A favorite expedient of music-writer types is to write about a given city’s “sound,” lumping all the music that comes out of the city under one neat, convenient heading. We then explain what constitutes that sound and why it is The Next Big Thing, in an effort to establish ourselves as arbiters of what’s hip and cool and new on the scene, man.
|Number Girl’s frontman Shutoku Mukai exercises his distinctive voice.|
Billboard is occasionally guilty of this. For example, when Beck broke through big-time a few years back, Billboard starting talking about the thriving music scene in Silver Lake, the Los Angeles suburb that spawned him. Trouble is, we music journos tend to do this after someone from a given local music scene has made it big. I don’t think there were too many stories about the fab music scene in Liverpool before The Beatles made it. After The Beatles became megastars, there was no shortage of media coverage of the Merseybeat scene.
So let me say at the outset that I don’t pretend to have made an earth-shattering discovery by saying that Fukuoka has one of Japan’s liveliest local music scenes. That’s a truism that any dedicated J-pop fan is well aware of. Said Kyushu burg has produced a disproportionate number of very popular and/or very talented musical acts: Sheena and the Rokkets, Number Girl, Ringo Shina, Misia, Ayumi Hamasaki — the list goes on.
Like Liverpool, Fukuoka is a seaport that has absorbed lots of cultural influences from overseas, especially China. When you’re in Fukuoka, you’re much more aware that you’re in Asia — a feeling you don’t get so strongly, say, east of Osaka.
Liverpool’s maritime heritage may have helped expose that city’s musicians to various types of music, especially R&B, from beyond Britannia’s shores. But in the case of Fukuoka, it seems that isolation from the main urban centers of Honshu and the concomitant desire to make some noise in the big city have caused it to become one of the Japanese music world’s main wellsprings of talent.
Just take a look at the Fukuoka acts I listed above — stylistically, they don’t have much in common at all. For example, for veteran band Sheena and the Rokkets, with their defiantly retro-rock sound, musical history seems to have stopped sometime around 1965. The band always puts on a great live show, which is all the more impressive since guitarist Makoto Ayukawa and vocalist Sheena (who are husband and wife, by the way) are well into middle age.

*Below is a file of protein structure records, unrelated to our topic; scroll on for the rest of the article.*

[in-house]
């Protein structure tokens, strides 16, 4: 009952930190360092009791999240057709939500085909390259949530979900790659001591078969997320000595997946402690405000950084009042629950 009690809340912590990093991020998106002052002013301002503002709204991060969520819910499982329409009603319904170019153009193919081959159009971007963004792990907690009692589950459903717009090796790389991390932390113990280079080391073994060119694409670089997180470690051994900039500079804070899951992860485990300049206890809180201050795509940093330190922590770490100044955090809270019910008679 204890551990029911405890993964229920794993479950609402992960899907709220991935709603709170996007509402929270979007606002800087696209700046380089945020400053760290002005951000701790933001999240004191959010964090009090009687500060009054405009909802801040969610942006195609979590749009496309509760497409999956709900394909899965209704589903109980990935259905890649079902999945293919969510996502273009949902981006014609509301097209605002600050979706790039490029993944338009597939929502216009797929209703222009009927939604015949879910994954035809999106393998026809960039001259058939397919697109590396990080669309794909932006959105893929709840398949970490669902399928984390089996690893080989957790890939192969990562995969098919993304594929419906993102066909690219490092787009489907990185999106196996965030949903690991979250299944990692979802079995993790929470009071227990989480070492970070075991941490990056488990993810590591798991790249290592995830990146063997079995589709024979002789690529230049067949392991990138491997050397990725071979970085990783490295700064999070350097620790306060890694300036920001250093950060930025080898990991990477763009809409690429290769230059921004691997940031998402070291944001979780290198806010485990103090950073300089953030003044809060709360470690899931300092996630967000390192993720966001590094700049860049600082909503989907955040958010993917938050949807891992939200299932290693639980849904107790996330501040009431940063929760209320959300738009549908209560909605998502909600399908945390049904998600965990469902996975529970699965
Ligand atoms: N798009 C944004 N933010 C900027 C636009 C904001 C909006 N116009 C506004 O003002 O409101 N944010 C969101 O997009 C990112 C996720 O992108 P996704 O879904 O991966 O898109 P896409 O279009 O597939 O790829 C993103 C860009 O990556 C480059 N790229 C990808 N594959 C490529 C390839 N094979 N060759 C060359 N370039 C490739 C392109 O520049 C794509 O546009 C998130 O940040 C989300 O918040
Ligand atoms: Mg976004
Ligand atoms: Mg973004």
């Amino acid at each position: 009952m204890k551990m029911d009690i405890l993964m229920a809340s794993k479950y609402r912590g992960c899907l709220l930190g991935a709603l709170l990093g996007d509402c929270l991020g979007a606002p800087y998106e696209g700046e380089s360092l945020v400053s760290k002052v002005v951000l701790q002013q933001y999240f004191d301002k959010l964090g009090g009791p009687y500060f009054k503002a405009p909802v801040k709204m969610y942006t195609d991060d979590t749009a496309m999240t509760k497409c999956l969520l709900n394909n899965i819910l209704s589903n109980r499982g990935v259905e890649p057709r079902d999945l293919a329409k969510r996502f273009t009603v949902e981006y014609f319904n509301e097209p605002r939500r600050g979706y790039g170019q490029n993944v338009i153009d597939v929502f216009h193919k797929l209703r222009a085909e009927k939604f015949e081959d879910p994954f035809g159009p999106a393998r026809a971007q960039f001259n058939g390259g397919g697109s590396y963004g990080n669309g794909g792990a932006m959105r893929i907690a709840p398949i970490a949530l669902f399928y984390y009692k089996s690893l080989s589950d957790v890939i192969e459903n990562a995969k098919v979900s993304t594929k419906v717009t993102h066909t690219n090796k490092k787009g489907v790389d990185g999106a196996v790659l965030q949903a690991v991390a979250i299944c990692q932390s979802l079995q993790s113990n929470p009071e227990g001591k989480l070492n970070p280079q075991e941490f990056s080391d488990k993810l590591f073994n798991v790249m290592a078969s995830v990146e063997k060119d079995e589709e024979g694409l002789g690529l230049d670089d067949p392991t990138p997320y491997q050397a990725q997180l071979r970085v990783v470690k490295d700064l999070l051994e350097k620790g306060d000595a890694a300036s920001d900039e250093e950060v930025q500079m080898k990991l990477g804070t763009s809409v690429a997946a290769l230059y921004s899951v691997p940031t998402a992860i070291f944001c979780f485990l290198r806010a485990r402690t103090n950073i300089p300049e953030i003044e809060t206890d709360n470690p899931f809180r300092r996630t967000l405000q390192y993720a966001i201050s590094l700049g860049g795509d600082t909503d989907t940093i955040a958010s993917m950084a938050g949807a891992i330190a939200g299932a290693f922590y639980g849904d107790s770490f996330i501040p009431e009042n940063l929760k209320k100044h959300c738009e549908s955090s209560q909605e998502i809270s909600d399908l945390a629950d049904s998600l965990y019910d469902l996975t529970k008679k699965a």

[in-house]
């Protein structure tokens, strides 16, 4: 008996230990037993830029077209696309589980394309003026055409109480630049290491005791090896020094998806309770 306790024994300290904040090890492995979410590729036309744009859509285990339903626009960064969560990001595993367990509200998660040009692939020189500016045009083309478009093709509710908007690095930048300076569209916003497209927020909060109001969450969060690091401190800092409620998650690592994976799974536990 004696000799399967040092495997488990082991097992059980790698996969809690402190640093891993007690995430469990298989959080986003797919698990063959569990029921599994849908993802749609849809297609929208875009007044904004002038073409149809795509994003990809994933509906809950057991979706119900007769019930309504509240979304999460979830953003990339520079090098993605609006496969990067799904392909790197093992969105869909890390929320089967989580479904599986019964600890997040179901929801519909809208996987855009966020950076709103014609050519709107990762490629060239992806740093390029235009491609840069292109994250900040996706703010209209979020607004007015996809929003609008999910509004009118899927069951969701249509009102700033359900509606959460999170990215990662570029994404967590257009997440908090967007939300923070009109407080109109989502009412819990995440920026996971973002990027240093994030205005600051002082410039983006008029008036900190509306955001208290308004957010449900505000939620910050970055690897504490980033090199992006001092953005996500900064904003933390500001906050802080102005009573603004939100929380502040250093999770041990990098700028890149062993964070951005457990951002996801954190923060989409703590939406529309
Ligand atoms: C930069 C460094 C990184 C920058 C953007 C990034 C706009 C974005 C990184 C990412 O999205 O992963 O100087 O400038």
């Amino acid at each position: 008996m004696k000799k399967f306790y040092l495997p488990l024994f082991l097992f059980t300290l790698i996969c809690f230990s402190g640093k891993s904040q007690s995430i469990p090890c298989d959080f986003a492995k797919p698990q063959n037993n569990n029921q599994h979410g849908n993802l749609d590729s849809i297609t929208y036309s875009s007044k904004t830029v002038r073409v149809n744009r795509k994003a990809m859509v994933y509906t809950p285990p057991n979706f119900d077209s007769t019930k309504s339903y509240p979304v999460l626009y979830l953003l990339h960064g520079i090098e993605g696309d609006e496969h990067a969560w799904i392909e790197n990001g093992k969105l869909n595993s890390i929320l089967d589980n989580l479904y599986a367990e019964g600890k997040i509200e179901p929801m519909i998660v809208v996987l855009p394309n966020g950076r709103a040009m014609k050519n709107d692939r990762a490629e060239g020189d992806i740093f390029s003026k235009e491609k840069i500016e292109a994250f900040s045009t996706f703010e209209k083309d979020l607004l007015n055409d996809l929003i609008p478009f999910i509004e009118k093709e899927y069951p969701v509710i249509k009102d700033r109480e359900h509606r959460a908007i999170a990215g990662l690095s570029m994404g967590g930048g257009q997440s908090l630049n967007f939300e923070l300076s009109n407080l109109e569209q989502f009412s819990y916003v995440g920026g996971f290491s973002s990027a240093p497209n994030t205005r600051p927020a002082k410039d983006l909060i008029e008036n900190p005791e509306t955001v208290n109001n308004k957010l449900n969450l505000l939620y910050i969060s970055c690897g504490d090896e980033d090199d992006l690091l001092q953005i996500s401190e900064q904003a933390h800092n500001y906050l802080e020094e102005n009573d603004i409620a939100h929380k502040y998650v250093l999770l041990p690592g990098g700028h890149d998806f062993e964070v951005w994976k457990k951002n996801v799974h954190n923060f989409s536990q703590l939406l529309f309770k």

At the opposite end of the stylistic spectrum is current fave Ayumi Hamasaki, whose processed, idol-style pop has none of the raw, rough edges of the music of Sheena and the Rokkets.
Then there’s Misia, who with her slick pop/R&B and five-octave vocal range is very much in the Whitney Houston/Mariah Carey vein. Like them, Misia’s music could use less control and more soul — time to get down and dirty, girl!
The streets of Fukuoka are alive with yatai stands, clubs, arcades, bars, restaurants and establishments of a more dubious nature all vying for one’s attention. The city has a strong live-house scene, and one of the best bands to emerge from Fukuoka’s live houses in recent years is the superlative Number Girl. Their trademark sound is a stark, stripped-down rock ‘n’ roll dominated by heavily reverbed guitar and band leader Shutoku Mukai’s echo-distorted voice.
I recently interviewed Mukai and asked him why he distorts his vocals so much on Number Girl’s recordings. He said it’s because he doesn’t have much confidence in his singing ability. Mukai is probably being too modest, but his echoey vocals do help to give Number Girl a very distinct, immediately recognizable sound. Check out Number Girl’s latest album, “Sappukei,” which was produced by Dave Fridmann, best known for having handled production chores for the Flaming Lips and Mercury Rev.
A good introduction to Fukuoka’s live-house scene is “Fukuoka Sounds,” a compilation album featuring the cream of the city’s live-house bands, recently put out by FM Fukuoka.
Then there’s Ringo Shina, that twisted pixie, with her weird, almost macabre sensibility. She’s on maternity leave now, but we can expect Shina to continue to surprise the J-pop world once she’s settled into her new role as mother.
What these Fukuoka artists do have in common is the hunger, the desire to make it, that is often found in provincial cities all over the world. That’s why major-label talent scouts head down to Fukuoka from Tokyo. For all the talk about the homogenous nature of Japanese society, there are still some places in this country that value originality and creativity.